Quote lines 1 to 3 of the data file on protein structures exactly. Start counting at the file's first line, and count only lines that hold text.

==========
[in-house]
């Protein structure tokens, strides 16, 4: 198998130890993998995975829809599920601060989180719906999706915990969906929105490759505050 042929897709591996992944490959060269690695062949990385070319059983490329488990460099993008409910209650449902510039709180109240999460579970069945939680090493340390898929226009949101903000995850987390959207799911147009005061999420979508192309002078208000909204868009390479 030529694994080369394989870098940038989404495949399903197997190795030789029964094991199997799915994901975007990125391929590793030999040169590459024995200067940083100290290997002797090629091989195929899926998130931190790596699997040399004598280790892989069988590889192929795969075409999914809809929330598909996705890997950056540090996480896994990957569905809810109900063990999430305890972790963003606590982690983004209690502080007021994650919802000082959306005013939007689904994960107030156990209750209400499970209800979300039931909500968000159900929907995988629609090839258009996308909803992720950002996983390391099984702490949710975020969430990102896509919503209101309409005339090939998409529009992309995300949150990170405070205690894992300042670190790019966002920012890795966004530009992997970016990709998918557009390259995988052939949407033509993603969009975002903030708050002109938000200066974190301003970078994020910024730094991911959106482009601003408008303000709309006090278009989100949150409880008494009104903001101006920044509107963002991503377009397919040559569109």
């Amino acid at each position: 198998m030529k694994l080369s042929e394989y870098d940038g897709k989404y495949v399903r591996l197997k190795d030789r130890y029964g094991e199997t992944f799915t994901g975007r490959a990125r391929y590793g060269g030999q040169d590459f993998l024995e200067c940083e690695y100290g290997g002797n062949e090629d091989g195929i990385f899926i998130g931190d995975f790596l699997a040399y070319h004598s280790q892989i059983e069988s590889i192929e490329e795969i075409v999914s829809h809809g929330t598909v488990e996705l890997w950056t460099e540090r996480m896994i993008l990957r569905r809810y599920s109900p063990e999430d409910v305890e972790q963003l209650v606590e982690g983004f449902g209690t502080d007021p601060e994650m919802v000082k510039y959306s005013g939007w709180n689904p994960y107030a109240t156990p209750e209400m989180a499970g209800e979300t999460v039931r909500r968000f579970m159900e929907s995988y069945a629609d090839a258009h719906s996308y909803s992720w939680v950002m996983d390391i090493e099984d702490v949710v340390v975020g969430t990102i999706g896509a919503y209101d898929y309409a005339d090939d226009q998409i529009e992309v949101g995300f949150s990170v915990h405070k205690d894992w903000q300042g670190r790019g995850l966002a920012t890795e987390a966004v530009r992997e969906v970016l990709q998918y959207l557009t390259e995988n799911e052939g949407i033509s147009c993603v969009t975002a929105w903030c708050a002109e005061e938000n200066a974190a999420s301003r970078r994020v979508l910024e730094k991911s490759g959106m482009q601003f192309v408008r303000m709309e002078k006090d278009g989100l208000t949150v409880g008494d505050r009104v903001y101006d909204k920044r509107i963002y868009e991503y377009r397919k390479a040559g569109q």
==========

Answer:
[in-house]
């Protein structure tokens, strides 16, 4: 198998130890993998995975829809599920601060989180719906999706915990969906929105490759505050 042929897709591996992944490959060269690695062949990385070319059983490329488990460099993008409910209650449902510039709180109240999460579970069945939680090493340390898929226009949101903000995850987390959207799911147009005061999420979508192309002078208000909204868009390479 030529694994080369394989870098940038989404495949399903197997190795030789029964094991199997799915994901975007990125391929590793030999040169590459024995200067940083100290290997002797090629091989195929899926998130931190790596699997040399004598280790892989069988590889192929795969075409999914809809929330598909996705890997950056540090996480896994990957569905809810109900063990999430305890972790963003606590982690983004209690502080007021994650919802000082959306005013939007689904994960107030156990209750209400499970209800979300039931909500968000159900929907995988629609090839258009996308909803992720950002996983390391099984702490949710975020969430990102896509919503209101309409005339090939998409529009992309995300949150990170405070205690894992300042670190790019966002920012890795966004530009992997970016990709998918557009390259995988052939949407033509993603969009975002903030708050002109938000200066974190301003970078994020910024730094991911959106482009601003408008303000709309006090278009989100949150409880008494009104903001101006920044509107963002991503377009397919040559569109």
């Amino acid at each position: 198998m030529k694994l080369s042929e394989y870098d940038g897709k989404y495949v399903r591996l197997k190795d030789r130890y029964g094991e199997t992944f799915t994901g975007r490959a990125r391929y590793g060269g030999q040169d590459f993998l024995e200067c940083e690695y100290g290997g002797n062949e090629d091989g195929i990385f899926i998130g931190d995975f790596l699997a040399y070319h004598s280790q892989i059983e069988s590889i192929e490329e795969i075409v999914s829809h809809g929330t598909v488990e996705l890997w950056t460099e540090r996480m896994i993008l990957r569905r809810y599920s109900p063990e999430d409910v305890e972790q963003l209650v606590e982690g983004f449902g209690t502080d007021p601060e994650m919802v000082k510039y959306s005013g939007w709180n689904p994960y107030a109240t156990p209750e209400m989180a499970g209800e979300t999460v039931r909500r968000f579970m159900e929907s995988y069945a629609d090839a258009h719906s996308y909803s992720w939680v950002m996983d390391i090493e099984d702490v949710v340390v975020g969430t990102i999706g896509a919503y209101d898929y309409a005339d090939d226009q998409i529009e992309v949101g995300f949150s990170v915990h405070k205690d894992w903000q300042g670190r790019g995850l966002a920012t890795e987390a966004v530009r992997e969906v970016l990709q998918y959207l557009t390259e995988n799911e052939g949407i033509s147009c993603v969009t975002a929105w903030c708050a002109e005061e938000n200066a974190a999420s301003r970078r994020v979508l910024e730094k991911s490759g959106m482009q601003f192309v408008r303000m709309e002078k006090d278009g989100l208000t949150v409880g008494d505050r009104v903001y101006d909204k920044r509107i963002y868009e991503y377009r397919k390479a040559g569109q």